It’s a really well put-together documentary about the obesity epidemic facing America (the stats are absolutely horrifying – they expect 1/3 Americans to be overweight or obese by 2050, the 40,000+ YOUTH with Type 2 diabetes) and the role that sugar plays in causing the problem.

One of the main points is that losing weight isn’t as simple as people try to make it. It’s more than calories in, calories out. The “energy balance” is actually bullshit. Not all calories are created equal.

It rails pretty hard on the government for being too much of a sack of testicles to do anything to regulate it and on the food industry for being too soulless to stop marketing crap food to kids, its bullshit marketing, and unwillingness to make actual changes to their products.

Sugar is in pretty much everything and they’re super clever about naming it. Chances are good if you can’t figure out how to say it, it’s sugar.

Apparently, the recommended amount of added sugar intake is like 6-9 teaspoons, but Americans consume something like 10 times that during the course of a regular day. Every now and then it wouldn’t matter so much. But on a daily basis over the course of years, you’re in trouble.

I was also fascinated by TOFI – Thin Outside, Fat Inside. They scanned a family’s kids. Of the four kids, only one appeared overweight. However, when they scanned them, they discovered that in three of the four kids, the belly fat percentage was twice the recommended amount. Yikes.

That’s pretty damn horrifying if you think about. People fat shame all the time, but thin people aren’t always as healthy as they think they are. I’d seen some articles on the idea that fat people may not be as unhealthy as previously thought, and that thin people may not be as healthy as they think they are. Just because you don’t gain weight on the outside doesn’t mean you don’t have fat living around your organs. And that’s what kills us.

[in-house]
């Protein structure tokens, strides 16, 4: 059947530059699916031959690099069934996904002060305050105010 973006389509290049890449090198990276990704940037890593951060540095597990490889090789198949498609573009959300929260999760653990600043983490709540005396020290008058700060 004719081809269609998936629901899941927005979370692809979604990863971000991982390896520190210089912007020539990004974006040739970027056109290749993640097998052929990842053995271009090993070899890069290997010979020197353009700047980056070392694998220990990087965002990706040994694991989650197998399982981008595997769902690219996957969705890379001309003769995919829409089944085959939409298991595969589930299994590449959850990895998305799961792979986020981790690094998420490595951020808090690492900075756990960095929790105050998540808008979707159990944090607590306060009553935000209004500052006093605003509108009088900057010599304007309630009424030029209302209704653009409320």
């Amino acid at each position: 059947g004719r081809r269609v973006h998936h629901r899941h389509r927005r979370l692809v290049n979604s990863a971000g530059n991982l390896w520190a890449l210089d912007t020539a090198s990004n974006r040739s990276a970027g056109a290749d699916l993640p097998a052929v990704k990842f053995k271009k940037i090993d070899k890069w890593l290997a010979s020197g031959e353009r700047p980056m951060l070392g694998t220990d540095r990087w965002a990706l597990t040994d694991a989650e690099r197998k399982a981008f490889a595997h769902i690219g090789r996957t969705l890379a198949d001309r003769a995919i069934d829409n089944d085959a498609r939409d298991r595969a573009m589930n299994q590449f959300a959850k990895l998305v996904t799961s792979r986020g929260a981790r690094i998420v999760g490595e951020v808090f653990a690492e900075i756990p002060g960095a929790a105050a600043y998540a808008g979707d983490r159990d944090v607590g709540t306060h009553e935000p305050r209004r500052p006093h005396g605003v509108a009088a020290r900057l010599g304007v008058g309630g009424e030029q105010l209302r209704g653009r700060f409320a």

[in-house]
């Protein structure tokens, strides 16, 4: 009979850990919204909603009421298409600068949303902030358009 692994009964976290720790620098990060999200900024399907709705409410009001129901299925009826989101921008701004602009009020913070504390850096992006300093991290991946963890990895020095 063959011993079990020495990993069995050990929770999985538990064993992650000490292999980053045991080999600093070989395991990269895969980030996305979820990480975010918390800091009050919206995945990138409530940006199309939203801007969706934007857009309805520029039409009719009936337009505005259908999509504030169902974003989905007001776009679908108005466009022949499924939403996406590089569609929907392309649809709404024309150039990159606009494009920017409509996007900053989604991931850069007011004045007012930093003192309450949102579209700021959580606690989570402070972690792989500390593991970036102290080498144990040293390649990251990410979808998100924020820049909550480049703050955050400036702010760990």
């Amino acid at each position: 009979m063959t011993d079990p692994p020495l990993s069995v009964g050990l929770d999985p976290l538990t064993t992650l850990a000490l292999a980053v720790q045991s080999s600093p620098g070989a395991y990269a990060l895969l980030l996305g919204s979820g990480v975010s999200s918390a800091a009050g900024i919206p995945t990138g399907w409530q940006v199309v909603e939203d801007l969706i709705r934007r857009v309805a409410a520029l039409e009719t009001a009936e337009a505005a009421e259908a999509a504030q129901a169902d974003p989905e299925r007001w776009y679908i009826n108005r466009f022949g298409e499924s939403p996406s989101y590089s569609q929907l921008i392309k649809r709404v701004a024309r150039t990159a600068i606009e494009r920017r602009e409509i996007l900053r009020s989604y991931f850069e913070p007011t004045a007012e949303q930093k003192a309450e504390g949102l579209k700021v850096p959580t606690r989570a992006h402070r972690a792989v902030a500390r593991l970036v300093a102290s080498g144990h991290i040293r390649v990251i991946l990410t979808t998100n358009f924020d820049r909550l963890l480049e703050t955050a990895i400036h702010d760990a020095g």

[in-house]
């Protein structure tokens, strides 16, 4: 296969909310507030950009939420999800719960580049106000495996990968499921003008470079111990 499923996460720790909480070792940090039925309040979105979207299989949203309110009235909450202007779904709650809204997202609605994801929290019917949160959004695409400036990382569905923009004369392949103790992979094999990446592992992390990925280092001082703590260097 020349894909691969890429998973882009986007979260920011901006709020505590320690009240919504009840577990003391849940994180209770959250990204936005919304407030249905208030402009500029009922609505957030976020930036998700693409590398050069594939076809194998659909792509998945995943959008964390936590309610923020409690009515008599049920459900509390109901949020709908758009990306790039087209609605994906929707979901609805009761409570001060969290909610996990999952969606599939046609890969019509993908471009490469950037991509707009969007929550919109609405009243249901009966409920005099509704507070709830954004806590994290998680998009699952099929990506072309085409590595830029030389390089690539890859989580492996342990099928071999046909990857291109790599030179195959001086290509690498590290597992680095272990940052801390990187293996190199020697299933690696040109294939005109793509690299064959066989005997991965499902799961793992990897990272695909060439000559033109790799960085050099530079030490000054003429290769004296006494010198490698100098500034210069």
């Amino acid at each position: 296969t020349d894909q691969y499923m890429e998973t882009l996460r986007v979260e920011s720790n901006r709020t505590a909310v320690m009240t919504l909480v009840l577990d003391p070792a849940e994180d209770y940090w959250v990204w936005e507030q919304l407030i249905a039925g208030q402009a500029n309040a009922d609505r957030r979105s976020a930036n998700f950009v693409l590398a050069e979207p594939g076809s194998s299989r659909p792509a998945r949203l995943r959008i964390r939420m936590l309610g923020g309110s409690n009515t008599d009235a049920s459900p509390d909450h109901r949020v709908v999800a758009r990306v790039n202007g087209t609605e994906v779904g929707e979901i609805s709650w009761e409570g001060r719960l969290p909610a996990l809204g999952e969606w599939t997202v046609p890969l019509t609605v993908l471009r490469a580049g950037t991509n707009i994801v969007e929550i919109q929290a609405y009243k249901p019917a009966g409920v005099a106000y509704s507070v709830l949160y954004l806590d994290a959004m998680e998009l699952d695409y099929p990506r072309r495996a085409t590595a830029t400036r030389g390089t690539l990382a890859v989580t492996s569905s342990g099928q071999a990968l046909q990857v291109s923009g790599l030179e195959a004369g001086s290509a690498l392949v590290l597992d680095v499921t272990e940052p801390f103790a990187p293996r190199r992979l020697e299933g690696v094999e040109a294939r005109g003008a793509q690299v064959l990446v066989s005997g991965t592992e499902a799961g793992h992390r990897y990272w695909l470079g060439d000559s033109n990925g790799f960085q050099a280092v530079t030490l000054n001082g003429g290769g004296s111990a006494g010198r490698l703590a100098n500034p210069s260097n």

It’s about an hour and a half, but it’s worth the watch. I will definitely be thinking even harder about what I’m putting into my body and looking for some ways to make some of my favorite snacks in a healthier way.

An Order of Resentment with a Side of Frustration, Please

30-day Project

Right from day 1 I’ve been feeling like I hate tracking my food. HATE it. Because I resent that I can’t eat whatever I want without looking like a hippo. I get frustrated trying to continuously have food I like to eat that without getting bored.

When I track with Weight Watchers I feel like I HAVE to eat a certain way – basically all fresh veggies with chicken and shrimp almost exclusively. I feel like the Plan Manager is judging me for my choices and that makes me want to tell it to go fuck itself. The app even tells me that the tracker is much happier when I tell it about my food. Creepy much?

For those who have never used Weight Watchers, here’s how it works. You record what you eat into the Plan Manager. It’s pretty helpful and already includes a lot of foods, including restaurant foods. The Plan Manager then converts the nutritional information into a point value. Based on your gender, weight, and goals, you have a certain number of points you can eat each day and you get 49 extra points to use over the course of the week. You weigh in once per week. Your daily point number is adjusted based on your weight.

They changed the system a while ago when they finally acknowledged that eating an apple isn’t the same as eating as 100 calorie snack pack, even though they both have the same calories. Now most fruits and veggies don’t cost you any points and as long as you don’t go apeshit on them, you’ll still lose weight.

The whole point of Weight Watchers isn’t to force you into a particular way of eating. It’s really about helping you make choices about what you’re eating so you can see, quickly and easily, the cost of the food you do eat. They give you extra points so you can indulge from time to time. It’s an algorithm to make eating in moderation easier.

I finally realized this weekend that I was missing the point. This isn’t a race to some finish. It’s more about being able to see the big picture of the food I eat and figuring out how to make things balance. Sure, I can have a burger and fries for lunch, but I probably need to have a salad for dinner that night and I shouldn’t really have that burger and fries too many times during the week.

 I also decided that for a week or so I’d eat the way I always do to see what it looks like and get a feel for why I was turning into a blimp.

So yesterday I indulged a gross amount at the mall. The fact that I felt like crap for overeating and eating stuff that’s not great for me probably should have been enough of an indicator that it wasn’t a great way to eat. But seeing how I used up all my daily points and then almost all of my weekly points really hammered it home. (Fortunately it was the end of the week so I get all my weekly points back today!)

Anyway, I’m a lot calmer now. No need to tell website where it can take itself.